|Publication number||US4795501 A|
|Application number||US 07/072,316|
|Publication date||Jan 3, 1989|
|Filing date||Jul 13, 1987|
|Priority date||Oct 30, 1985|
|Publication number||07072316, 072316, US 4795501 A, US 4795501A, US-A-4795501, US4795501 A, US4795501A|
|Inventors||Billy J. Stanbery|
|Original Assignee||The Boeing Company|
|Export Citation||BiBTeX, EndNote, RefMan|
|Patent Citations (3), Non-Patent Citations (13), Referenced by (30), Classifications (25), Legal Events (6)|
|External Links: USPTO, USPTO Assignment, Espacenet|
The present invention is a continuation-in-part application U.S. Ser. No. 792,942, filed Oct. 30, 1985 and issued July 14, 1987, as U.S. Pat. No. 4,680,422.
The present invention relates to high efficiency, monolithic solar cells, and particularly to those having an upper cell of GaAs, GaAlAs, or both and a lower cell of CuInSe2, and to its method of manufacture.
NASA goals for space power arrays call for specific powers for the array in excess of 300 watts/kg so that the mass and drag of the spacecraft power system will be reduced and so that the spacecraft, then, can carry larger payloads. Because the hardware of the array reduces the specific power by adding weight without increasing the power (or solar energy conversion), the cells of the array must have specific powers well in excess of 300 watts/kg if the resulting array will achieve the goal.
Mickelsen and Chen describe thin film, polycrystalline, I-II-VI2 (i.e. CuInSe2) semiconductors suitable for space solar cells in United States Patent Reissue No. 31,968 and U.S. Pat. No. 4,523,051 (both incorporated by reference). Their CuInSe2 /(Cd,Zn)S cells are deposited on relatively thick substrates selected from polycrystalline alumina, glazed alumina, enameled steel, metal foils, and similar inert inorganic materials. Typically, the substrate has a thickness of at least about 25 mils and is preferably either 25 mil alumina or 60 mil soda lime glass. Cells of this type can have efficiencies on the order of 10% AMO, but the specific power of the cells is dramatically reduced by the mass of the substrate.
Presently, silicon solar cells are used for space power applications. I-III-VI2 semiconductor cells, particularly (Cd,Zn)S/CuInSe2, would provide several advantages over silicon:
(1) The CuInSe2 cell is generally only 10 microns thick (without substrate) and, therefore, offers the potential of an extremely high specific power. Conventional silicon cells are 50-100 times thicker.
(2) Radiation testing has shown the CuInSe2 cell to be at least about 50 times more resistant to 1 MeV protons than silicon cells. The CuInSe2 cell also possesses an inherent tolerance to irradiation by 1 MeV electrons up to at least 2×1016 electrons/cm2. At this fluence, typical silicon cells are degraded by over 50%. Because of the radiation hardness of the CuInSe2 cell, reduced radiation shielding is required with CuInSe2 cells which results in an even higher specific power. By using the equivalent radiation shielding on CuInSe2 cells as on silicon cells, a higher end-of-life efficiency can be achieved for CuInSe2 as well as a higher specific power.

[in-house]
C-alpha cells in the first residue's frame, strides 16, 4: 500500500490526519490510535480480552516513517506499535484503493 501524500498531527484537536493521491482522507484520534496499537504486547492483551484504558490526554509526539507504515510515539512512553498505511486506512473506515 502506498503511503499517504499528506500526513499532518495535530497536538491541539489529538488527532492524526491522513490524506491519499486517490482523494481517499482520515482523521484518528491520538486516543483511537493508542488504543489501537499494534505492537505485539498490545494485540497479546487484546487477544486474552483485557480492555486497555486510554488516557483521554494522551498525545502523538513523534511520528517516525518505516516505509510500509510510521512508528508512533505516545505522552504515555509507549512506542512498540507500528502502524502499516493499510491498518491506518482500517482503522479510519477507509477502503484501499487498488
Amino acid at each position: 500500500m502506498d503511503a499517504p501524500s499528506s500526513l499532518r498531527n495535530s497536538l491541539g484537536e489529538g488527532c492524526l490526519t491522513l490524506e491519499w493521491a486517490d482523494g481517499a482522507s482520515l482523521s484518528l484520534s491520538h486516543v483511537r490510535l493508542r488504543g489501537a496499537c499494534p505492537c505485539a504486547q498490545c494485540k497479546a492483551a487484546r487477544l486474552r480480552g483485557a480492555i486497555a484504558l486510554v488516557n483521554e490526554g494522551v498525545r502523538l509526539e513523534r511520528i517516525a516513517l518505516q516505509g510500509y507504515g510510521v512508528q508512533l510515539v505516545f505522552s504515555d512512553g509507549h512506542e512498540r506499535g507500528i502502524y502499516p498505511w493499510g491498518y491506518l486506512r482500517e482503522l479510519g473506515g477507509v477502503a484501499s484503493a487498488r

(3) Annealing of the cell, after proton irradiation, at 200° C. for six minutes restores the CuInSe2 cell to within 95% of its initial efficiency.
The major limiting factor against using CuInSe2 cells for space applications has been a low specific power for the cells primarily caused by the substrate mass. While soda lime glass or alumina substrates are satisfactory for terrestrial applications, the cells deposited on the substrates possess a low specific power. Therefore, a much lighter substrate is required to achieve NASA's goal and to meet the demands for modern space power applications.
In U.S. Pat. No. 4,703,131, Dursch describes an improved space solar cell having a specific power in excess of 400 watts/kg and comprising a (Cd,Zn)S/CuInSe2 thin film on a 2-5 mil titanium metal foil. The higher specific power results from a more efficient transducer and a much lighter substrate. Further improvements can be achieved, however, because these solar cells have conversion efficiencies of only about 8-10% AMO.
In U.S. Pat. No. 4,680,422, I describe a two-terminal, thin film, tandem solar cell comprising an upper cell of a heterojunction made from Groups II and VI elements (generally, CdSe) mechanically stacked or physically attached to a CuInSe2 lower cell. Physical attachment of the CdSe upper cell is achieved through a lattice mismatch transition layer comprising a ZnSe window layer atop the lower cell and a ZnTe layer atop the ZnSe. In the mechanically stacked tandem cell, I suggest that the upper cell could be GaAs or GaAlAs, and that such thin films could be made with the CLEFT process.
Those solar cells would not achieve the maximum obtainable efficiencies or specific powers, which are so important for space applications. I now describe as part of the present invention a monolithic tandem solar cell having a potential specific power of at least about 1000 watts/kg and a conversion efficiency of about 25% AMO.
An ultra-high-efficiency photovoltaic device (solar cell) with an extremely high specific power (power-to-mass ratio) is a monolithic, heteroepitaxial, GaAlAs/CuInSe2, tandem solar cell. The solar cell has a lattice mismatch transition zone comprising an epitaxial layer of ZnSx Se1-x adjacent the p+ -minority carrier confinement layer of a Gale-type, CLEFT double heterostructure, single crystal Gaa Al1-a As upper cell followed by a Cdy Zn1-y Sz Se1-z layer adjacent the CIS lower cell. Such a cell combines an upper cell noted for its high electron mobility and high absorption coefficient with an inexpensive thin film lower cell noted for its high absorption coefficient and good electron mobility (for a p-type material). The Gaa Al1-a As has a bandgap that can be tuned by adjusting the ratio of Ga:Al over the range 1.0≦a≦0.60 to optimize performance. The conversion efficiency of such a cell can be 25% AMO or higher with a specific power of 1000 watts/kg or higher.